Wednesday, November 2, 2016

Federal infrastructure funding proves elusive for Prince Rupert

Mayor Lee Brain in Ottawa in April of 2015
(photo from Mayor Brain's Facebook page)

The process of sourcing out Federal funding is the Holy Grail for many a municipality, as it seeks to gain a share of federal and provincial money for any number of large scale projects that need to be addressed.

The topic of how the City of Prince Rupert is faring when it comes to getting some of that cash came up  last week at City Council, as Mayor Lee Brain, taking note of a recent Northern View article on grant applications quite pointedly declared that "the city knows how to write grant applications".

The Mayor's observations on the theme came as the city approved motions to pursue two separate funding applications for a pair of projects related to the city's aging water supply, with the City working towards the deadline of November 23rd for applications.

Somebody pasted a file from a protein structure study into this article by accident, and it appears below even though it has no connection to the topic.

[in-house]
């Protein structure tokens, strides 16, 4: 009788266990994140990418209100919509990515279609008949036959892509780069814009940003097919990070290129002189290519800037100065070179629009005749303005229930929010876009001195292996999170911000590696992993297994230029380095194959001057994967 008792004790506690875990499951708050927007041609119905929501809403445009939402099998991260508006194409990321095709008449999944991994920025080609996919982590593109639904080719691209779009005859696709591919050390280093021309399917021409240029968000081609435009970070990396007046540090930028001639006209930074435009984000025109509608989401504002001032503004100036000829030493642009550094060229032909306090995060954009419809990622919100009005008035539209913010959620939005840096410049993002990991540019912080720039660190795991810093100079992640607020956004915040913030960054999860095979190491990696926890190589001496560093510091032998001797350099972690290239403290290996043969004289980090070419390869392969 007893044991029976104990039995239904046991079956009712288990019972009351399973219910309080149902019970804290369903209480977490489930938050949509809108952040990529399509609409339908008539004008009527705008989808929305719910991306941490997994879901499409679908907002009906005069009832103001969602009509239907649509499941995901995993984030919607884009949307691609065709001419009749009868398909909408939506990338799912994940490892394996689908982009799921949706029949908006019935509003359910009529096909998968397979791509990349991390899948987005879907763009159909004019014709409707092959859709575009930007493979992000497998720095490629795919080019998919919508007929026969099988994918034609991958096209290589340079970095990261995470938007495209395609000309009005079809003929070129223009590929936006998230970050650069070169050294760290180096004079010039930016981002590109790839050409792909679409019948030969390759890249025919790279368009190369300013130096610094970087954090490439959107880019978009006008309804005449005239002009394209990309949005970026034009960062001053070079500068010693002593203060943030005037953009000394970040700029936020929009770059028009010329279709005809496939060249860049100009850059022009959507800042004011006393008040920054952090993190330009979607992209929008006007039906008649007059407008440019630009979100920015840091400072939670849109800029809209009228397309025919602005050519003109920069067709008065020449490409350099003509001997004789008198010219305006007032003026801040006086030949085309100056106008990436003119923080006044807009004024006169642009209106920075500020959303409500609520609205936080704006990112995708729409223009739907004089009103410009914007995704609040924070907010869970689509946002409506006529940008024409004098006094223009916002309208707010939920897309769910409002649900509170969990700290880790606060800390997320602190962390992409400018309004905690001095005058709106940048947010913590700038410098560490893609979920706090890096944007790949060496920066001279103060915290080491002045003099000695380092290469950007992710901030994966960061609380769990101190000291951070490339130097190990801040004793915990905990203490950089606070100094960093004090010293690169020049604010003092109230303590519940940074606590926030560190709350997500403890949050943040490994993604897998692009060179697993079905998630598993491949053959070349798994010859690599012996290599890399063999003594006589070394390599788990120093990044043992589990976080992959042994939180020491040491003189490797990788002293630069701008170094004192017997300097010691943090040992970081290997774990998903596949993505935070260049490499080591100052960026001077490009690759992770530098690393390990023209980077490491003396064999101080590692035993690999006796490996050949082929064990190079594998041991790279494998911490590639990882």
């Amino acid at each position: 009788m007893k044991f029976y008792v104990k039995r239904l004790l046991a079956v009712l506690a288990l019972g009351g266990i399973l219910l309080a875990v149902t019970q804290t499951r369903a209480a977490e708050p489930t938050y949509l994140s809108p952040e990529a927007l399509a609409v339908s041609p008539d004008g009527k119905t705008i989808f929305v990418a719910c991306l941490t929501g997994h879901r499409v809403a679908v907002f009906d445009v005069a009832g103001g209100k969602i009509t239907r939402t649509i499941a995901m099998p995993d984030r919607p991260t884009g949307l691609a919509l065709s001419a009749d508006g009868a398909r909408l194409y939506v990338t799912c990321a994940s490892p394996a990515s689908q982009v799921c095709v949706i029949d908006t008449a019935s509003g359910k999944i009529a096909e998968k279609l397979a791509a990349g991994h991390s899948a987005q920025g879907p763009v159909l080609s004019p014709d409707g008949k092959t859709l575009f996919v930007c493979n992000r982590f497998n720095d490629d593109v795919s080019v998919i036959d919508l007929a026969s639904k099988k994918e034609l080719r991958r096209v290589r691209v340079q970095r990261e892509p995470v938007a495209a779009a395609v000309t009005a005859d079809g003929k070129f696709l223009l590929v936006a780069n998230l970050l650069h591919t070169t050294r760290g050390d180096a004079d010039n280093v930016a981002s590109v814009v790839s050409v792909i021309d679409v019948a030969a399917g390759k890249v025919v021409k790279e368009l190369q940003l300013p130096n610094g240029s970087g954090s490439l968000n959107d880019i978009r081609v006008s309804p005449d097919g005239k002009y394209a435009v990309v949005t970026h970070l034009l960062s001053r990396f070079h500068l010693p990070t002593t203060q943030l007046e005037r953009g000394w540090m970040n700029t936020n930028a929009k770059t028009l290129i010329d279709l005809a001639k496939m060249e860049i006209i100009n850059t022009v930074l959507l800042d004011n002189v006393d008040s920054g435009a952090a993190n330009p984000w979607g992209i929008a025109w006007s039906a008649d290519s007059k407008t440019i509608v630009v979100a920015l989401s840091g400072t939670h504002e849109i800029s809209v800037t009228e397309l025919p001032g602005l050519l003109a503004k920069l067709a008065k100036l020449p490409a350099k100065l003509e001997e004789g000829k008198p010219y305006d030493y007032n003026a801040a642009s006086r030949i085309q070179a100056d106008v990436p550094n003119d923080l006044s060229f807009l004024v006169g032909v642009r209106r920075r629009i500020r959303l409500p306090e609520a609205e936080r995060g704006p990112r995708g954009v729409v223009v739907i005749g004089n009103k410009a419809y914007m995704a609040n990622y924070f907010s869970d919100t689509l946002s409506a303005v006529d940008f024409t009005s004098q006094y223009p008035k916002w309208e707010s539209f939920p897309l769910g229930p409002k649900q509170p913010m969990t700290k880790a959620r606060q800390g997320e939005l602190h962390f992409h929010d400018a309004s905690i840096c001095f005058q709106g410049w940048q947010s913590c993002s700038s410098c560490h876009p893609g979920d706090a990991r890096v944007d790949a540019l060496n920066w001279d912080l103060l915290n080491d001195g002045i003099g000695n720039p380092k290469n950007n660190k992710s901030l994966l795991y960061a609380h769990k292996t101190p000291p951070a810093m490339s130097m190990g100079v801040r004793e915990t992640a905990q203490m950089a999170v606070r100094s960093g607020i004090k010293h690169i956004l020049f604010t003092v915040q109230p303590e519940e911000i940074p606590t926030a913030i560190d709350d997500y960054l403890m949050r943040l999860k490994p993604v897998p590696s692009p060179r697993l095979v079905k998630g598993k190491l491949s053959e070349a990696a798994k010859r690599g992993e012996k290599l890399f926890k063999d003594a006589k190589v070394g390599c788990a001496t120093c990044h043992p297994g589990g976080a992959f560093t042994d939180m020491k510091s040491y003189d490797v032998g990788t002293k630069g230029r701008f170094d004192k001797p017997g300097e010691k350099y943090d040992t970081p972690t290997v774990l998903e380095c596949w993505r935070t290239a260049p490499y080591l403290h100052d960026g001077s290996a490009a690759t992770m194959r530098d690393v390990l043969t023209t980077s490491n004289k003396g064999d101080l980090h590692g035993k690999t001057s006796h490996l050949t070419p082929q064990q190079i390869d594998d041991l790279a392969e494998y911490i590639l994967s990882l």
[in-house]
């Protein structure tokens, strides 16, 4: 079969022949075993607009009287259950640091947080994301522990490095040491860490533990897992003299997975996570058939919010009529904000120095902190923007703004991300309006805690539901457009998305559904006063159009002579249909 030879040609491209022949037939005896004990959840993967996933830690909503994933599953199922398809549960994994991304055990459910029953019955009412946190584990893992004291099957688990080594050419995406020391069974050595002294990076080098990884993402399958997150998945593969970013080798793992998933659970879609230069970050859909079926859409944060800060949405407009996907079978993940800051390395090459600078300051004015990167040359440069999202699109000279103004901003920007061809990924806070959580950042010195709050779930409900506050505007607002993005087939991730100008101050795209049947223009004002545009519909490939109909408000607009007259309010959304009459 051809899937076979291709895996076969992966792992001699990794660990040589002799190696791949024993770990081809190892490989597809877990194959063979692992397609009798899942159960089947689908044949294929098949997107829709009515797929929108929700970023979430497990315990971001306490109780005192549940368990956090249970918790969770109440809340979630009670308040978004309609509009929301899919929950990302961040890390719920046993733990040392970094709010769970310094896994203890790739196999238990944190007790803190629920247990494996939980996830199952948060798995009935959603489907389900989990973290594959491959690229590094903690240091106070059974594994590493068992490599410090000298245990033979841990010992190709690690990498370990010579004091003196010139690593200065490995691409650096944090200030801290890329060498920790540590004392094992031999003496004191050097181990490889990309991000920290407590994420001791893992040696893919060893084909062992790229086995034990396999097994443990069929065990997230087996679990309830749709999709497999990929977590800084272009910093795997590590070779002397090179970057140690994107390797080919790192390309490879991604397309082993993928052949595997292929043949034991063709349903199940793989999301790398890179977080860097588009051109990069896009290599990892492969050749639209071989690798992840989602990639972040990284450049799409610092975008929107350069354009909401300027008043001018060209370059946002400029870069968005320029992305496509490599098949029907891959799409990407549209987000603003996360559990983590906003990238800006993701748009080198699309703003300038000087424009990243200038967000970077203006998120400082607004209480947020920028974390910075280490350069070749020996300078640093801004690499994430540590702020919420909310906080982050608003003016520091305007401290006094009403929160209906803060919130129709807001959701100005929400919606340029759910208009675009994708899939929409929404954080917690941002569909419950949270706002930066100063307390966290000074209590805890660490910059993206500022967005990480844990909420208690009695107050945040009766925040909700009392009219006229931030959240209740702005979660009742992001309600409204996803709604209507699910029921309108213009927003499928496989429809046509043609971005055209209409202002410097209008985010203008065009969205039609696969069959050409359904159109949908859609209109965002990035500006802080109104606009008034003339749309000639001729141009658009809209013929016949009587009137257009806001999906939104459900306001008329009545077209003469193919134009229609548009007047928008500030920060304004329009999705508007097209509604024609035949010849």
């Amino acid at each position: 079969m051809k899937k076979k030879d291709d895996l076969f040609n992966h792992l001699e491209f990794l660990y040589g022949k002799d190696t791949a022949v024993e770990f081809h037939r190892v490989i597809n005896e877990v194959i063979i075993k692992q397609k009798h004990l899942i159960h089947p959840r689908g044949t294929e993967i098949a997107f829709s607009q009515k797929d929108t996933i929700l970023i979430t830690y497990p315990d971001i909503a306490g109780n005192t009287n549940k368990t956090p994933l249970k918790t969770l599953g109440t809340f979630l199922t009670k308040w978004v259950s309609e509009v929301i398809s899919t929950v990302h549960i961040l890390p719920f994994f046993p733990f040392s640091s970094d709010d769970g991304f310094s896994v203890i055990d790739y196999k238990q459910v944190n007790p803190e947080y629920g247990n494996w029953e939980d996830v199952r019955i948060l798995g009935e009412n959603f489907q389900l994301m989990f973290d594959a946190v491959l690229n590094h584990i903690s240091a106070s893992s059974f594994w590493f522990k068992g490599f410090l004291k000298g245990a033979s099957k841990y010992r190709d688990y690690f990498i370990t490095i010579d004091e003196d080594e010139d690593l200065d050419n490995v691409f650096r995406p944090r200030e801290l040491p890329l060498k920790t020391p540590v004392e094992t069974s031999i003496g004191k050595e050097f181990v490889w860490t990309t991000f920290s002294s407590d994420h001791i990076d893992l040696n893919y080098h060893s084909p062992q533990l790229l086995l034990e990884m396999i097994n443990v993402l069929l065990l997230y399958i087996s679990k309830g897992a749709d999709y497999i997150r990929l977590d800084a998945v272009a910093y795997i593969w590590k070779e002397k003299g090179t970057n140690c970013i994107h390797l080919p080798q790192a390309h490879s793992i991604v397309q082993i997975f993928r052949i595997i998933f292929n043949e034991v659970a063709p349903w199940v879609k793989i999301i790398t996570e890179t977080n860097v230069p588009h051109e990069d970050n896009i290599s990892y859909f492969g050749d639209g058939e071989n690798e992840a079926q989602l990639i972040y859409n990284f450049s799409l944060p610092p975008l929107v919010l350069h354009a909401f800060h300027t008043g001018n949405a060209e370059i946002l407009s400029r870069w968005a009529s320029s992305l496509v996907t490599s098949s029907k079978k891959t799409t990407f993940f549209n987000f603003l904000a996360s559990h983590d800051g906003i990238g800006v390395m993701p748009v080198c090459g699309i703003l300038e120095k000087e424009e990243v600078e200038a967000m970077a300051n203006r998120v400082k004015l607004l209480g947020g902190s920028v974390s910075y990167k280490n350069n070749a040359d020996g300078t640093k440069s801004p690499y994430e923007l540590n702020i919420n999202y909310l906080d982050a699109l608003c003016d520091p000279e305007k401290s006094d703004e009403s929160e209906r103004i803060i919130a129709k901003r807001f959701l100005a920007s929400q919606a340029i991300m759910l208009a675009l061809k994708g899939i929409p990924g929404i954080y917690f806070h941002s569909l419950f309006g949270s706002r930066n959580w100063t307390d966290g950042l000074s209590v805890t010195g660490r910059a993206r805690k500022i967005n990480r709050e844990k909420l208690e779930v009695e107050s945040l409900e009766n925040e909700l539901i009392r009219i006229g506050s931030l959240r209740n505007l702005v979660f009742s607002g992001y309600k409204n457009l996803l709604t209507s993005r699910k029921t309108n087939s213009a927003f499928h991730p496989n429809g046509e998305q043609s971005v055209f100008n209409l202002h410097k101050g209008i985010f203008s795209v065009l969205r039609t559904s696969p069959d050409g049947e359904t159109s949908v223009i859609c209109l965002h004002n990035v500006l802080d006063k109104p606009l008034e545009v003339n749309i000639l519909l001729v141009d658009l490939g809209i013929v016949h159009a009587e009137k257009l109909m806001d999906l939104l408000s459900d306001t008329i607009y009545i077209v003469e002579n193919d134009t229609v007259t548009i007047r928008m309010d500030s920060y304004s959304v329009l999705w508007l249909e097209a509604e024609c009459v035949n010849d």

During the course of his comments to council last week, Mayor Brain did not deliver a list for Council, or for the public watching at home, of any of the Federal infrastructure grant applications that the city may have submitted over the last two years.

A lack of background information that makes it a little hard to gauge the success, or lack of such if that's the case, when it comes to the city's efforts since this current Council group first met following the election of November 2014.

And while we will take the Mayor at his word that the City Council and its staff members may be familiar with the grant writing process, when you begin to look over the list on infrastructure grants provided by the Federal Government, it would appear that the finish line in securing some of that funding is proving to be an elusive thing.